Tercentenary Logo

Entrance to Freemasons Hall

Where does it come from?

The standard chunk of Lorem Ipsum used since the 1500s is reproduced below for those interested. Sections 1.10.32 and 1.10.33 from “de Finibus Bonorum et Malorum” by Cicero are also reproduced in their exact original form, accompanied by English versions from the 1914 translation by H. Rackham.

2017Preparations are now beginning to celebrate the tercentenary of Grand Lodge in June 2017.
1992On 10 June 1992 over 12,500 Freemasons and guests gathered at Earls Court in West London to celebrate the 275th anniversary of Grand Lodge.
For the first time press and television were present at a meeting of Grand Lodge and the event featured on television newscasts around the world.
1967On 14 June 1967 the 250th anniversary of Grand Lodge was celebrated at the Royal Albert Hall. Centrepiece of the celebrations was the installation as Grand Master of HRH The Duke of Kent, who still holds that office today.
World WarsThe two World Wars both had a great effect on English Freemasonry.
In the three years after the First World War over 350 new Lodges were set up, and in the three years after the Second World War nearly 600 new Lodges came into being.
In many cases the founders were servicemen who wanted to continue the camaraderie they had built up during their war service, and were looking for acalm centre in a greatly changed and changing world.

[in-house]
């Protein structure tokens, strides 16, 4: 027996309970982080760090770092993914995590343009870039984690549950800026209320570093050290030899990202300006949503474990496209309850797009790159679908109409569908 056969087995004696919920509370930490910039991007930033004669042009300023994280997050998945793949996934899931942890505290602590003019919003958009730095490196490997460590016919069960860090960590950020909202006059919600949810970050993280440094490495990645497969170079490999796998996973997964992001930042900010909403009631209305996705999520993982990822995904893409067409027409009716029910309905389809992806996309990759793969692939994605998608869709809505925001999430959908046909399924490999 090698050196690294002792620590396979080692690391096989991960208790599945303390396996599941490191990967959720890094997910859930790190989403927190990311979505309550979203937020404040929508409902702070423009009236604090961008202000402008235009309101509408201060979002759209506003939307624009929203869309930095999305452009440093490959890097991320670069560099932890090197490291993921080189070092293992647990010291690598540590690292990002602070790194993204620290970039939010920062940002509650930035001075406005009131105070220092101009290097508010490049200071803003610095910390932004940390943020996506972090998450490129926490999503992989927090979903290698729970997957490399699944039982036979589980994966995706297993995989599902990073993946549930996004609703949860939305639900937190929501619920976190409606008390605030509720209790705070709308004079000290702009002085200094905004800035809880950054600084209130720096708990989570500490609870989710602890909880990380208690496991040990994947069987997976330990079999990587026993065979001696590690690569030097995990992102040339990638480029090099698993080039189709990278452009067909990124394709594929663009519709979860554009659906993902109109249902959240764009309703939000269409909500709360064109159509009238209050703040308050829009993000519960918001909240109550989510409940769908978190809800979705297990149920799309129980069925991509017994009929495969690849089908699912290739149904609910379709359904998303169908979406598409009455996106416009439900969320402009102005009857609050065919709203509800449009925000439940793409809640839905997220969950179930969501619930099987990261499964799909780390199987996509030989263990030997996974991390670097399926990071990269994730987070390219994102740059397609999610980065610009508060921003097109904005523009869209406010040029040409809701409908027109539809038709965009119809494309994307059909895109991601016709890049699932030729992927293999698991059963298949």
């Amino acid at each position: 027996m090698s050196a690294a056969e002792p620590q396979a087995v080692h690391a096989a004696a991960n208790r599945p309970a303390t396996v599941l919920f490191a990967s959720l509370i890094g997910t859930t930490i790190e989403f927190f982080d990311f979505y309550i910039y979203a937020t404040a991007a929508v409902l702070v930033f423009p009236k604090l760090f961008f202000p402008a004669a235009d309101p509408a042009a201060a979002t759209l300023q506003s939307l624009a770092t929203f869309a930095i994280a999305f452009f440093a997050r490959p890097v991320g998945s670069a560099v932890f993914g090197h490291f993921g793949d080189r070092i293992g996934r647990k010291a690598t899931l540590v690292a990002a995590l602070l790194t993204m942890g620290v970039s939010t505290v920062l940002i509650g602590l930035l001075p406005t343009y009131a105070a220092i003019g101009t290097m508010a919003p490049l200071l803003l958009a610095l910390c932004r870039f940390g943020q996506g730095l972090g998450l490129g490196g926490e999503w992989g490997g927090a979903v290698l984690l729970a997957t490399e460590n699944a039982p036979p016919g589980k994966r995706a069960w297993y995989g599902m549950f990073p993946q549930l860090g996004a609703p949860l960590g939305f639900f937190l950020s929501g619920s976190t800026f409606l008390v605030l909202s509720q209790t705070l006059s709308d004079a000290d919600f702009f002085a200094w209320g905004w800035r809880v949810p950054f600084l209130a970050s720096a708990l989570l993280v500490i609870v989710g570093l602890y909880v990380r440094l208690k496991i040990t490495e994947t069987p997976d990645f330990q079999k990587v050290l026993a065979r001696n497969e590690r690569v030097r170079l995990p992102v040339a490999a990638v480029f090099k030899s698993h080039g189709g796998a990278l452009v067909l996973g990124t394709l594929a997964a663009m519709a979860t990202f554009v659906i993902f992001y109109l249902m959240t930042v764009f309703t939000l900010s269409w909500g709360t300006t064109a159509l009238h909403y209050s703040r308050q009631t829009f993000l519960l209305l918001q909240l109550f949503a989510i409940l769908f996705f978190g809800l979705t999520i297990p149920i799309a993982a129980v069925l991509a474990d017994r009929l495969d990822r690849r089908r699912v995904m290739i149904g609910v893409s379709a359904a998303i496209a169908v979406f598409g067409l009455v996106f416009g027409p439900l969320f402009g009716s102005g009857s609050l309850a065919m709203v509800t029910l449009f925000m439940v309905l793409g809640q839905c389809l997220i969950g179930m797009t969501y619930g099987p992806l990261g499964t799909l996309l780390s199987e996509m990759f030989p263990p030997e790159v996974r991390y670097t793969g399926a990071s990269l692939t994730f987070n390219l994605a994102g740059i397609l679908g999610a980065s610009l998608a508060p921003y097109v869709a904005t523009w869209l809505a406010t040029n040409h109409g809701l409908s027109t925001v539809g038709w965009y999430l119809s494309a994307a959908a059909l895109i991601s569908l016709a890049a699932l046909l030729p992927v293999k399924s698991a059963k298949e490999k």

19002,800 Lodges had been established despite losses when independent Grand Lodges were formed in Canada and Australia in the later part of the century.
1814Some 647 Lodges were in existence. The 19th century saw a great expansion of Freemasonry – both at home and abroad.
1813After four years of negotiation, the two Grand Lodges in England united on 27 December 1813 to form the United Grand Lodge of England.
This union led to a great deal of standardisation of ritual, procedures and regalia.
1751A rival Grand Lodge appeared in London. Its original members were Irish Masons who claimed that the original Grand Lodge had made innovations.
They dubbed the first Grand Lodge the Moderns and called themselves theAntients.
The two existed side by side – both at home and abroad – for nearly 63 years, neither recognising each other as regular.
1736The Grand Lodge of Scotland was established.
The three Home Grand Lodges began to take Freemasonry overseas and the development of Freemasonry abroad mirrors the 18th and 19th century development of the British E.
1725The Grand Lodge of Ireland was established.
1723By this time the new Grand Lodge had published its first rule book – The Book of Constitutions of Masonry – and was meeting quarterly and recording its meetings. It had extended its authority outside London.
1717On 24 June 1717 four London Lodges, which had existed for some time, came together at the Goose and Gridiron Tavern in St Paul’s Churchyard, declared themselves a Grand Lodge and elected Anthony Sayer as their Grand Master. This was the first Grand Lodge in the world
1660From the 1660s more evidence exists of gentlemen being made Masons innon-operative Lodges..
1646A site is acquired in Great Queen Street, London, consisting of a tavern house fronting the street with a garden behind leading to a second house. Thomas Sandby, RA, wins the architect’s competition for the Hall. His Grand Hall is built over the garden, linking the two houses.
Middle AgesThe questions of when, how, why and where Freemasonry originated are still the subject of intense speculation.
The general consensus amongst Masonic scholars is that it descends directly or indirectly from the organisation of operative stone masons who built the great cathedrals and castles of the middle ages.